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Decoding Inequality: Exhibition
6th March - 6th April
On Wednesday 6th March 2019 we launched our Decoding Inequality exhibition. The exhibition runs until Saturday 6th April. An online version of the exhibition is available here.
The project has produced analyses of 40 objects from our collection to support an accessible understanding of how issues of (in)equality (across gender, class, sexuality, disability and race) are enacted and sustained in our society.
The objects in this exhibition have been chosen from the museum and archive collections of Glasgow Women’s Library.
They were selected by staff and volunteers to reflect the nature of inequality and how it is experienced.
The objects have been ‘decoded’ and analysed, addressing the inequalities that each object articulates and the context in which it was produced.
The majority of objects shown reflect the commitment of activists to identify, highlight and fight the inequalities that people face in all areas of life.
This exhibition is about highlighting the many, often intersectional, inequalities that impact on people’s lives and how activists fight against them.
There are 5 themes across the library:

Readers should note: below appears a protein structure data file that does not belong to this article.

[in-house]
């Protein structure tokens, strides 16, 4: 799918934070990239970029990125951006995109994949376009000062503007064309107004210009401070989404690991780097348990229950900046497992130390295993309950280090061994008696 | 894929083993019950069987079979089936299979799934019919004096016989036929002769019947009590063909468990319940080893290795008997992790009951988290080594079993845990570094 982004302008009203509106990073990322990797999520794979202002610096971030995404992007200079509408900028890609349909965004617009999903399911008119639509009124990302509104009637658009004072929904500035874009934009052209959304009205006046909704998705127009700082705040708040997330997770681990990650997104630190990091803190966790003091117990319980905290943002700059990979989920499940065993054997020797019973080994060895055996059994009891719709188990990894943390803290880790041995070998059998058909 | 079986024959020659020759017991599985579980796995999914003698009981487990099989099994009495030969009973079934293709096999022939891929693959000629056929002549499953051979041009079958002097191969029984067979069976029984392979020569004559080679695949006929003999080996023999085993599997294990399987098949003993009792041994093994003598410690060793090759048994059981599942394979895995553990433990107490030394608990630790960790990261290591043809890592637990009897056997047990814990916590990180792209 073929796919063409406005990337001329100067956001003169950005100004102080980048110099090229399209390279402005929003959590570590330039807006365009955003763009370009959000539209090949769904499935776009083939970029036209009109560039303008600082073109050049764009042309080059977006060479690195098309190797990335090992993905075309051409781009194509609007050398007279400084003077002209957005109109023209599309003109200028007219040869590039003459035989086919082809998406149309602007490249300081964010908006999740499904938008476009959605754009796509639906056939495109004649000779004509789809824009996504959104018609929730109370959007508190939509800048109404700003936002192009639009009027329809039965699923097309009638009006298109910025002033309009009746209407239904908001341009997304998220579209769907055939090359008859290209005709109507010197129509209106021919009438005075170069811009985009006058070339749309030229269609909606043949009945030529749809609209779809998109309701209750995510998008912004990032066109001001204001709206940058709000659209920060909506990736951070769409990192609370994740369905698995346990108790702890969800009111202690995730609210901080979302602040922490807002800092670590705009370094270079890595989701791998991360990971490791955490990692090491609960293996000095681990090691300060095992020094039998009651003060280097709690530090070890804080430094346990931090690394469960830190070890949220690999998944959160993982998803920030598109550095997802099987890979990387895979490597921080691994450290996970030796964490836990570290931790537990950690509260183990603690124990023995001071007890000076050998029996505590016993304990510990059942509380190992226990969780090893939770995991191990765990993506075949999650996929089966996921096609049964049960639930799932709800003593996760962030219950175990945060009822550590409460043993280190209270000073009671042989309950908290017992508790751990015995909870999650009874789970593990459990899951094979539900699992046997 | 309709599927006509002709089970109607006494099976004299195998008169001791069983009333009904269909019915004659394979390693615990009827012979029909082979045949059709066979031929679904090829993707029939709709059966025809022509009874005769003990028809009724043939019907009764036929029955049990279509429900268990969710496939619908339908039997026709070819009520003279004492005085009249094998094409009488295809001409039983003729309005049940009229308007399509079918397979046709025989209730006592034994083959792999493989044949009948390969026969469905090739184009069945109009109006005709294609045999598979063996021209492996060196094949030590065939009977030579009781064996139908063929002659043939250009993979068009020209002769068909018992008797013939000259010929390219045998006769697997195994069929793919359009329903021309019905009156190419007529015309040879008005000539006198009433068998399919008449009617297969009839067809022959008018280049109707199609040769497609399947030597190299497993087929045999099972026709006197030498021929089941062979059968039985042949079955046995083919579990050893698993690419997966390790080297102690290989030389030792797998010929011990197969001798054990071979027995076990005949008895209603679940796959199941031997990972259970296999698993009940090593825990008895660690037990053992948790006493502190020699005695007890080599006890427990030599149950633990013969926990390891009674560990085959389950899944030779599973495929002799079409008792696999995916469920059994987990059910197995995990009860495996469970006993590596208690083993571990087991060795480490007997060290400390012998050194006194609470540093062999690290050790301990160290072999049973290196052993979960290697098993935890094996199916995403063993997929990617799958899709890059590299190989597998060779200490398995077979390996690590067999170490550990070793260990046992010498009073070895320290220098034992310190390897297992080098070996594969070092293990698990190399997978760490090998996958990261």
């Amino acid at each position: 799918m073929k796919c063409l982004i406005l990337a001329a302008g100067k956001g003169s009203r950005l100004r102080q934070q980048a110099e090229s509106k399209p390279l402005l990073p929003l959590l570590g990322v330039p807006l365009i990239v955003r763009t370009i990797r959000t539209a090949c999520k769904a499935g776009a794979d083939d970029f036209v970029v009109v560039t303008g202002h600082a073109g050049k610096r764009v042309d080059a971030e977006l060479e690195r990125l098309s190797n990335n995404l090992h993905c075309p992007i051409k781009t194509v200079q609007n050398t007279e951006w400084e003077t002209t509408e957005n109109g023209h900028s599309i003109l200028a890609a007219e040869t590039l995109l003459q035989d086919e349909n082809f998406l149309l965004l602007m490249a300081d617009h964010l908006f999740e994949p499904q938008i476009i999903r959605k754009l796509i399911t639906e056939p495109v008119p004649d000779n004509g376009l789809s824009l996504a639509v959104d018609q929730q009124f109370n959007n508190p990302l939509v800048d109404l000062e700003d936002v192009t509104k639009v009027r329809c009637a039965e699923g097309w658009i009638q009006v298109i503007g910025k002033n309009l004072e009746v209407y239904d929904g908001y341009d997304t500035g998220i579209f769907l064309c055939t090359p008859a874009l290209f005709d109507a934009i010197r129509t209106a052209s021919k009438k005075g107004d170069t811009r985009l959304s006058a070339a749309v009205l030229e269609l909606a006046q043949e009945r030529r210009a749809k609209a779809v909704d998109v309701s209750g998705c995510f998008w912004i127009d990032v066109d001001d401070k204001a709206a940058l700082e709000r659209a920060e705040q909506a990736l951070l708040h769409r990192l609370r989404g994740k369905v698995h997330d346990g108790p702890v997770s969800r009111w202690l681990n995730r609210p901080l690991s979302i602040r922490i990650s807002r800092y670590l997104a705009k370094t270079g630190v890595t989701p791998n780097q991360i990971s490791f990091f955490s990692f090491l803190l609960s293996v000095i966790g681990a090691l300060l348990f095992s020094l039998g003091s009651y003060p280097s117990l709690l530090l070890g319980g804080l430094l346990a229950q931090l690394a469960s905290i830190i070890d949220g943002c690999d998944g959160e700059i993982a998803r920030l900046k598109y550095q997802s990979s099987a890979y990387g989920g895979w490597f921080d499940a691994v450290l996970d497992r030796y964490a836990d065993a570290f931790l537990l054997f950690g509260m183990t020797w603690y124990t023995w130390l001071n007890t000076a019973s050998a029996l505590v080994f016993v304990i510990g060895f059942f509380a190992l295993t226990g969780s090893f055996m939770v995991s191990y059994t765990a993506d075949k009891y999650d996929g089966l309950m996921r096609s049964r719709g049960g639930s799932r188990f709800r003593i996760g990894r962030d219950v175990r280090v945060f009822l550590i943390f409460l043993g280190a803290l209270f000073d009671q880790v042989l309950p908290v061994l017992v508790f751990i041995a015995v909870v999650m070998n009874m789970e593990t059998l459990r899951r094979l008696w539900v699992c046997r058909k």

When we are not seen, heard or recognised
By speaking out, we expose inequalities and increase mutual understanding to fight discrimination and stigma. These intersectional activist objects articulate the multiple inequalities that women face.
When we are not treated equally by the law and the state
Inequality is experienced through a lack of:
- inclusion in the political process
- access to healthcare
- control over reproduction
- equal treatment in the criminal justice system
When we do not have equal access to health care
Women have reported negative experiences with the health care system. Poor services, or a lack of services at all, are the result of the benevolent moral and political policing of women’s bodies.
When we lack control over how we are represented
Women’s creative practice is treated entirely differently to men’s. The artefacts from GWL relate to artists who have taken control of their own creative narratives and who challenge the dominant narratives about women and art.
For two weeks, we also have the Artemisia Gentileschi self-portrait as St Catherine – an art object that doesn’t exist solely as an object of creative expression but is also defined as ‘women’s art’ and through the filter of the artist’s experience of rape and the prejudice and discrimination of the criminal justice system of her time. The object is both an act of self-expression by the artist and a symbolic object, which carries the burden of externally imposed narratives.
When society assigns us roles based on aspects of our identity
Women are presented with images and objects which reflect society’s expectations of our behaviours – the roles we are expected to fulfil at home and how we are expected to look, be and behave – which obstruct our capacity to define our own identities and which reinforce and sustain inequality.
This exhibition is fully accessible with audio tours and subtitled content.
Visit the exhibition during GWL opening hours.
An online version of the exhibition is available here. And by 6th April we will have a range of workshop materials to support you to further explore the themes with your own groups.